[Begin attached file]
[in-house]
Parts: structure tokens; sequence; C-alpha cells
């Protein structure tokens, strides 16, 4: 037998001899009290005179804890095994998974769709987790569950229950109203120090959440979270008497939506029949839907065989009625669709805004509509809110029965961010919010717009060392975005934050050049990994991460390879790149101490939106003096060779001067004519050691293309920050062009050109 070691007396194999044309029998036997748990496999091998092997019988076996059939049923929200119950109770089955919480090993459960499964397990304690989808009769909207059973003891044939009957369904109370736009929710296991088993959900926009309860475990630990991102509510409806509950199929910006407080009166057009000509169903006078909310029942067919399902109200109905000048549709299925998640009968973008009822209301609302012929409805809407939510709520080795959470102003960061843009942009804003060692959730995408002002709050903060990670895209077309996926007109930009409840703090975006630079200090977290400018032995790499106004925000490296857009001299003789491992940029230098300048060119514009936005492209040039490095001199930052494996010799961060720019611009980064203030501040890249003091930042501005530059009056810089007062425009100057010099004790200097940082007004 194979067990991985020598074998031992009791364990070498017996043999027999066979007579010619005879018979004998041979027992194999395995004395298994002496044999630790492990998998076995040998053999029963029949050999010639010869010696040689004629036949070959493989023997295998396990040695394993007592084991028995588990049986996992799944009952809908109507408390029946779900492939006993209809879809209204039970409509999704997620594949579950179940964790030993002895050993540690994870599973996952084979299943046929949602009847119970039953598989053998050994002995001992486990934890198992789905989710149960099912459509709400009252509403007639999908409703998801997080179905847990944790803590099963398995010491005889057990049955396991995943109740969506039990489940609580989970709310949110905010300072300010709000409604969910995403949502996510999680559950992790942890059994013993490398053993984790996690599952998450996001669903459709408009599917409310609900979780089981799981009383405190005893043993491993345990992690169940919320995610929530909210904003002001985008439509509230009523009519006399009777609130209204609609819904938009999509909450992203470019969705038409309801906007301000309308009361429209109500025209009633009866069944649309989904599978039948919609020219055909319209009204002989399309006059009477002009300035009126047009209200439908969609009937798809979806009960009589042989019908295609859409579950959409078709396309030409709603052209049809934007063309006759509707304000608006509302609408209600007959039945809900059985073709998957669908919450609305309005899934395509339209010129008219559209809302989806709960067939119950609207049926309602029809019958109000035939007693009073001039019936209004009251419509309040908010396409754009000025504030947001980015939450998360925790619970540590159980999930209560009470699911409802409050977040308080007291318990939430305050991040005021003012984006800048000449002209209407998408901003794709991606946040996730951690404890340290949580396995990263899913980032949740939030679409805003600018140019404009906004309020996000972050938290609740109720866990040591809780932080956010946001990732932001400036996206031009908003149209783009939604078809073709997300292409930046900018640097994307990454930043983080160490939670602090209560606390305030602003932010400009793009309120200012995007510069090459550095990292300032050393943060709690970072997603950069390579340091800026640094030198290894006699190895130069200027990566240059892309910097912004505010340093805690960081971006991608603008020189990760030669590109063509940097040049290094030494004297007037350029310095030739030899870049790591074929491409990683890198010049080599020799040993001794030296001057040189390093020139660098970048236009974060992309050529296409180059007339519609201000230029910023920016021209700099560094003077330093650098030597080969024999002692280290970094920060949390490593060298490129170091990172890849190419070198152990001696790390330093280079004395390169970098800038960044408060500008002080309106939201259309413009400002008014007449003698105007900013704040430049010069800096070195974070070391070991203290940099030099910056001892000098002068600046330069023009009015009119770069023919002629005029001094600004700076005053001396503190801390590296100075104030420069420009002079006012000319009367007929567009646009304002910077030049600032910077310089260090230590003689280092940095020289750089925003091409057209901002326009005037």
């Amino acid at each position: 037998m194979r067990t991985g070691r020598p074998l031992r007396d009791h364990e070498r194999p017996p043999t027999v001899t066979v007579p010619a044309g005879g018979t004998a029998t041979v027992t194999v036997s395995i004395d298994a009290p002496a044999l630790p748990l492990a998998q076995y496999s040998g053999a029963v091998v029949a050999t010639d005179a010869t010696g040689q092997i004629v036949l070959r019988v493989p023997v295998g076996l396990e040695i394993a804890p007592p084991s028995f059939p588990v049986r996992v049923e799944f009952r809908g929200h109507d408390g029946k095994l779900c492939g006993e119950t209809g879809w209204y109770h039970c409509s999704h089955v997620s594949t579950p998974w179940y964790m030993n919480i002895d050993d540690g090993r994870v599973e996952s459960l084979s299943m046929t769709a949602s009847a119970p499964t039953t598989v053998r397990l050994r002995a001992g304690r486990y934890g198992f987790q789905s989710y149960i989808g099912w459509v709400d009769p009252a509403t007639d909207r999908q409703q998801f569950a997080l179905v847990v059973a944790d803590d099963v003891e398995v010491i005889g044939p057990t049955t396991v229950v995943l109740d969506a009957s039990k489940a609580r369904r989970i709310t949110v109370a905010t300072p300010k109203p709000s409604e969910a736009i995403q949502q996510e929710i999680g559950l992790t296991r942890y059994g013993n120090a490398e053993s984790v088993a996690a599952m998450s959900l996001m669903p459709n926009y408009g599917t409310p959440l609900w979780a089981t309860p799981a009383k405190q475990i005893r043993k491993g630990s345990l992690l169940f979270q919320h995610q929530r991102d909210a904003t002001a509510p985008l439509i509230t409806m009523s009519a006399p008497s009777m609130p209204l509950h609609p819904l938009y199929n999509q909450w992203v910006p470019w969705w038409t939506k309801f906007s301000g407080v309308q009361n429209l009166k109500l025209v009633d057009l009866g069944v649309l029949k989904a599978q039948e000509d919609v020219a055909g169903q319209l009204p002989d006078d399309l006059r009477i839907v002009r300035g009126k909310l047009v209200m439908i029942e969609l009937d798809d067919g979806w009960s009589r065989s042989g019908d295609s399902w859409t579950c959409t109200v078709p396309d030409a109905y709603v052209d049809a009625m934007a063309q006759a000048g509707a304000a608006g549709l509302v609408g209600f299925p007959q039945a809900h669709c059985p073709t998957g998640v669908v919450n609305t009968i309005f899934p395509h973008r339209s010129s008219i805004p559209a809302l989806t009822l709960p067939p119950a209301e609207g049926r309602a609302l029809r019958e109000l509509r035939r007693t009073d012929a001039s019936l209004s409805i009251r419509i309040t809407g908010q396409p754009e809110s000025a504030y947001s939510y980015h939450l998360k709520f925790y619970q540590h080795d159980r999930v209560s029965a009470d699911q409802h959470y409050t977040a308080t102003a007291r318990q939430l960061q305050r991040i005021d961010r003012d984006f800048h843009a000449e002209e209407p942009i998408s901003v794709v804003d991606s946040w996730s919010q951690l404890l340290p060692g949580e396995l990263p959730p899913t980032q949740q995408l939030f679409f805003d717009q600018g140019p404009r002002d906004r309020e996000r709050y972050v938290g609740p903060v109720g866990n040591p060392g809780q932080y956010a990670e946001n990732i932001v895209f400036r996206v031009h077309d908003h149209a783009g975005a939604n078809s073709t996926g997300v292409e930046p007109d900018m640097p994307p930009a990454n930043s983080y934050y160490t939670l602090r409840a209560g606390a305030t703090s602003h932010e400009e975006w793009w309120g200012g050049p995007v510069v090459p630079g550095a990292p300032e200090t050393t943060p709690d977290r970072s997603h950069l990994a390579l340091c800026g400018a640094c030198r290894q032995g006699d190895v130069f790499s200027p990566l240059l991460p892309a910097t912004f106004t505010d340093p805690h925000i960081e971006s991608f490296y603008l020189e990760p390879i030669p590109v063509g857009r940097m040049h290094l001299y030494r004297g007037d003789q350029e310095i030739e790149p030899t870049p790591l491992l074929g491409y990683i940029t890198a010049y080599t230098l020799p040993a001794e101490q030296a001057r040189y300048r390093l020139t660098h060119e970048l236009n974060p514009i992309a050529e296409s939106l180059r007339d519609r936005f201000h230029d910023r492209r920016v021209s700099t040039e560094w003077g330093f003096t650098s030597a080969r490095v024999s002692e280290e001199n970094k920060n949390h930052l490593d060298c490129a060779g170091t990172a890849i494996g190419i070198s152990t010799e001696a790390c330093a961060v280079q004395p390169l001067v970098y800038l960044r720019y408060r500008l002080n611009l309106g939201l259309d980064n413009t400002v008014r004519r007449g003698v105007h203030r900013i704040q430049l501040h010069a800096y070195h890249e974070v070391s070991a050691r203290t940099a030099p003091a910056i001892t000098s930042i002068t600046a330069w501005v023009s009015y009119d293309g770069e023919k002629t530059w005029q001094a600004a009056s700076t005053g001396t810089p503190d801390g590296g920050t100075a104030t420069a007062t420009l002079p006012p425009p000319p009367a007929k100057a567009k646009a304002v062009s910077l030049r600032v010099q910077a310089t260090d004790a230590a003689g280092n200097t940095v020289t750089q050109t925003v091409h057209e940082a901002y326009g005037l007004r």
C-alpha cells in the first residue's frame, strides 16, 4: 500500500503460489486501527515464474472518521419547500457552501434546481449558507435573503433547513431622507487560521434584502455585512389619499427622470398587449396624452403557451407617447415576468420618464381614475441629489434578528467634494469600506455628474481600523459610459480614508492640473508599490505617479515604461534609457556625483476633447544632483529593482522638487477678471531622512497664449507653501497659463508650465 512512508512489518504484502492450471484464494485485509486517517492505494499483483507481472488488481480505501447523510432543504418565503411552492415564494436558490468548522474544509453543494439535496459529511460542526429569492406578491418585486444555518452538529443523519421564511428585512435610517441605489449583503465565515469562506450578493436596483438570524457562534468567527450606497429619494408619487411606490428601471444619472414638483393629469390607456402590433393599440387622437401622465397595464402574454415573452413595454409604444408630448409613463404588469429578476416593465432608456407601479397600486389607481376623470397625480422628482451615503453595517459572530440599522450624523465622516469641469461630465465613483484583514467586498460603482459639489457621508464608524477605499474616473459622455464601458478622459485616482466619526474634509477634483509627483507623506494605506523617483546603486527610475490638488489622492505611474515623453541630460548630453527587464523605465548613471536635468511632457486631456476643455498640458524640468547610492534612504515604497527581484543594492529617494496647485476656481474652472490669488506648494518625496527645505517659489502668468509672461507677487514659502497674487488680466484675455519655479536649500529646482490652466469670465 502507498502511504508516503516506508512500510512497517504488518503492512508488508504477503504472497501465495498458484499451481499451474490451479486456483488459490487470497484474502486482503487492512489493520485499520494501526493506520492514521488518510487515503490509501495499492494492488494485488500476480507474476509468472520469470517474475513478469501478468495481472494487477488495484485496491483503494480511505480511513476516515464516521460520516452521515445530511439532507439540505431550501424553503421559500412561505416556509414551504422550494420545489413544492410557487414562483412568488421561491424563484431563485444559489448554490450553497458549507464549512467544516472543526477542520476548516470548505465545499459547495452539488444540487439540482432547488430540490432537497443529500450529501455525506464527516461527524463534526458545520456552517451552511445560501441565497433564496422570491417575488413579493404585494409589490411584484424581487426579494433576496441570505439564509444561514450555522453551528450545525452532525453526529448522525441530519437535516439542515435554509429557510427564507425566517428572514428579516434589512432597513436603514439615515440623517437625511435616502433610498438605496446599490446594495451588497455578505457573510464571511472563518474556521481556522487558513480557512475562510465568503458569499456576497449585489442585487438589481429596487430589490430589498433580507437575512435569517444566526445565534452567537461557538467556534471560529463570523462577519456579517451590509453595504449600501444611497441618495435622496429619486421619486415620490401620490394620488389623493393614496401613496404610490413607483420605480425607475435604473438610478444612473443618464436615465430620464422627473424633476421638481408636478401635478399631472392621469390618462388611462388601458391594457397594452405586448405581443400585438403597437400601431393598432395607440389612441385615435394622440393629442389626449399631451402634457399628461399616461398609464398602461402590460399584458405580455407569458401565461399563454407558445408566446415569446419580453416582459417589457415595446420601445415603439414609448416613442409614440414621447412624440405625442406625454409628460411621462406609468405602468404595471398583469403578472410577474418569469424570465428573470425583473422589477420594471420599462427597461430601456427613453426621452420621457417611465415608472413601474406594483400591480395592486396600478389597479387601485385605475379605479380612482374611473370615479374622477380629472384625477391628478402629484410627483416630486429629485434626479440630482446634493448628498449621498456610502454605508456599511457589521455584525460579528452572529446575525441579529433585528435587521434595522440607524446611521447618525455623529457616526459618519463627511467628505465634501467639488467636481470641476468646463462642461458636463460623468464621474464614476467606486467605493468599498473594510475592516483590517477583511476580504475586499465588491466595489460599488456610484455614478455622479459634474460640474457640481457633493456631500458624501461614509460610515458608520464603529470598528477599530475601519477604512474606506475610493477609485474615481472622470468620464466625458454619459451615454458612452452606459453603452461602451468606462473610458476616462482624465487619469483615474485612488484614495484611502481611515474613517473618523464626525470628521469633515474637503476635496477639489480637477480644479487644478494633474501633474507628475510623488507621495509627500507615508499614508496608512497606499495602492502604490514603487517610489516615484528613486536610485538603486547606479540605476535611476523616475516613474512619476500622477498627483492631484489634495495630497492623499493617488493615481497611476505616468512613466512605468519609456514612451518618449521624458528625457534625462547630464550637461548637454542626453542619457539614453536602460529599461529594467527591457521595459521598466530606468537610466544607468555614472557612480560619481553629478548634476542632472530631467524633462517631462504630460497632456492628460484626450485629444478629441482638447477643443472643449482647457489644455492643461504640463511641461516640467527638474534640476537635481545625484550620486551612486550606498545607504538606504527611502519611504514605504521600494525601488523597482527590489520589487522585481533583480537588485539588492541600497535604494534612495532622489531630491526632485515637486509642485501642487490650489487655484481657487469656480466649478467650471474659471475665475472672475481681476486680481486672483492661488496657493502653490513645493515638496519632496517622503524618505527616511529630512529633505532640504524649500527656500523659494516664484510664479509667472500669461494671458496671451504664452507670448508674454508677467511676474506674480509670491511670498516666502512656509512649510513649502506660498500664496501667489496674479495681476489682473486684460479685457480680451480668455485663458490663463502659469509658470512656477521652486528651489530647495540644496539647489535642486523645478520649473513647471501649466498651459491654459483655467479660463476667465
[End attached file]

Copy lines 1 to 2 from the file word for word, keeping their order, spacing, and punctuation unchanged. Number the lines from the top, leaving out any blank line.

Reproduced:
[in-house]
Parts: structure tokens; sequence; C-alpha cells